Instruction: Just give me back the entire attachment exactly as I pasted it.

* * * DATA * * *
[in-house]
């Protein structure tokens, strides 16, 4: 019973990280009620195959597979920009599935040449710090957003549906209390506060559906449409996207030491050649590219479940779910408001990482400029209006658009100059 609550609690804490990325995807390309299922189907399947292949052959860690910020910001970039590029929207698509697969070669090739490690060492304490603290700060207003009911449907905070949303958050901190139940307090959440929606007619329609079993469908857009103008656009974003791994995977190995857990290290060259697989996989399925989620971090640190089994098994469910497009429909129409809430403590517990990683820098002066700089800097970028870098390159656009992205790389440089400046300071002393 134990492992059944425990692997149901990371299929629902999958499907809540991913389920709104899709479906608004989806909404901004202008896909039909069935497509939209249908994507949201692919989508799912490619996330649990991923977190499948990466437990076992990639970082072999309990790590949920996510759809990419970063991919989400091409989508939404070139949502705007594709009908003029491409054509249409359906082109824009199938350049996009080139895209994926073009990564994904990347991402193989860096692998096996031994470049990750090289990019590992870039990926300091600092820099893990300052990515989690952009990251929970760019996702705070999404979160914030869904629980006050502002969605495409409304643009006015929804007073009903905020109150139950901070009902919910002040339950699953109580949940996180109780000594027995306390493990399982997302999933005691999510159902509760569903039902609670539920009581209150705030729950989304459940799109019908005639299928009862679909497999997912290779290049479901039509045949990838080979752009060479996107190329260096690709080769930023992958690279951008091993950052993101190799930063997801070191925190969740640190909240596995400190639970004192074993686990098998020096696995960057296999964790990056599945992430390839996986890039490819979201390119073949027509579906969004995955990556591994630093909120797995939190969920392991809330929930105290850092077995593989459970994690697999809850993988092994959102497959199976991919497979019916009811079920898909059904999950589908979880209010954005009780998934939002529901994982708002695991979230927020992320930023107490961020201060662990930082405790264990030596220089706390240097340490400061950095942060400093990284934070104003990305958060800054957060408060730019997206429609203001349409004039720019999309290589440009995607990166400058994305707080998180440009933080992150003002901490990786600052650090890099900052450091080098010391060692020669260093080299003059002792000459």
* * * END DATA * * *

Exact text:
[in-house]
């Protein structure tokens, strides 16, 4: 019973990280009620195959597979920009599935040449710090957003549906209390506060559906449409996207030491050649590219479940779910408001990482400029209006658009100059 609550609690804490990325995807390309299922189907399947292949052959860690910020910001970039590029929207698509697969070669090739490690060492304490603290700060207003009911449907905070949303958050901190139940307090959440929606007619329609079993469908857009103008656009974003791994995977190995857990290290060259697989996989399925989620971090640190089994098994469910497009429909129409809430403590517990990683820098002066700089800097970028870098390159656009992205790389440089400046300071002393 134990492992059944425990692997149901990371299929629902999958499907809540991913389920709104899709479906608004989806909404901004202008896909039909069935497509939209249908994507949201692919989508799912490619996330649990991923977190499948990466437990076992990639970082072999309990790590949920996510759809990419970063991919989400091409989508939404070139949502705007594709009908003029491409054509249409359906082109824009199938350049996009080139895209994926073009990564994904990347991402193989860096692998096996031994470049990750090289990019590992870039990926300091600092820099893990300052990515989690952009990251929970760019996702705070999404979160914030869904629980006050502002969605495409409304643009006015929804007073009903905020109150139950901070009902919910002040339950699953109580949940996180109780000594027995306390493990399982997302999933005691999510159902509760569903039902609670539920009581209150705030729950989304459940799109019908005639299928009862679909497999997912290779290049479901039509045949990838080979752009060479996107190329260096690709080769930023992958690279951008091993950052993101190799930063997801070191925190969740640190909240596995400190639970004192074993686990098998020096696995960057296999964790990056599945992430390839996986890039490819979201390119073949027509579906969004995955990556591994630093909120797995939190969920392991809330929930105290850092077995593989459970994690697999809850993988092994959102497959199976991919497979019916009811079920898909059904999950589908979880209010954005009780998934939002529901994982708002695991979230927020992320930023107490961020201060662990930082405790264990030596220089706390240097340490400061950095942060400093990284934070104003990305958060800054957060408060730019997206429609203001349409004039720019999309290589440009995607990166400058994305707080998180440009933080992150003002901490990786600052650090890099900052450091080098010391060692020669260093080299003059002792000459």